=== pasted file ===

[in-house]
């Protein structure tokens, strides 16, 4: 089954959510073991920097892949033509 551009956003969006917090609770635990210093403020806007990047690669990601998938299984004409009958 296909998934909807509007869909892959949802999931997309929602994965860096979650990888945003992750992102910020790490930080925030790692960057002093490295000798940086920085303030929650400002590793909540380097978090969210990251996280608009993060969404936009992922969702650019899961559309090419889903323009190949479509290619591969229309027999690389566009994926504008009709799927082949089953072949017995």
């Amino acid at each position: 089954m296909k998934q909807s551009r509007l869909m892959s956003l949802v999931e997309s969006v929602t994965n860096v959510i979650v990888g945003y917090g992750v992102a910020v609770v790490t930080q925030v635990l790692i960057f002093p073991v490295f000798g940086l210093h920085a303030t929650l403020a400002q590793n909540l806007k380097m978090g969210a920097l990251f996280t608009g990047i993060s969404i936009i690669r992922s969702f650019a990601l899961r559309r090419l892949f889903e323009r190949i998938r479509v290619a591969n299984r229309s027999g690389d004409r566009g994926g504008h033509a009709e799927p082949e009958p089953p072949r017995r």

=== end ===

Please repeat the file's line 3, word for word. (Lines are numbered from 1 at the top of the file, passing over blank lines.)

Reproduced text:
């Amino acid at each position: 089954m296909k998934q909807s551009r509007l869909m892959s956003l949802v999931e997309s969006v929602t994965n860096v959510i979650v990888g945003y917090g992750v992102a910020v609770v790490t930080q925030v635990l790692i960057f002093p073991v490295f000798g940086l210093h920085a303030t929650l403020a400002q590793n909540l806007k380097m978090g969210a920097l990251f996280t608009g990047i993060s969404i936009i690669r992922s969702f650019a990601l899961r559309r090419l892949f889903e323009r190949i998938r479509v290619a591969n299984r229309s027999g690389d004409r566009g994926g504008h033509a009709e799927p082949e009958p089953p072949r017995r």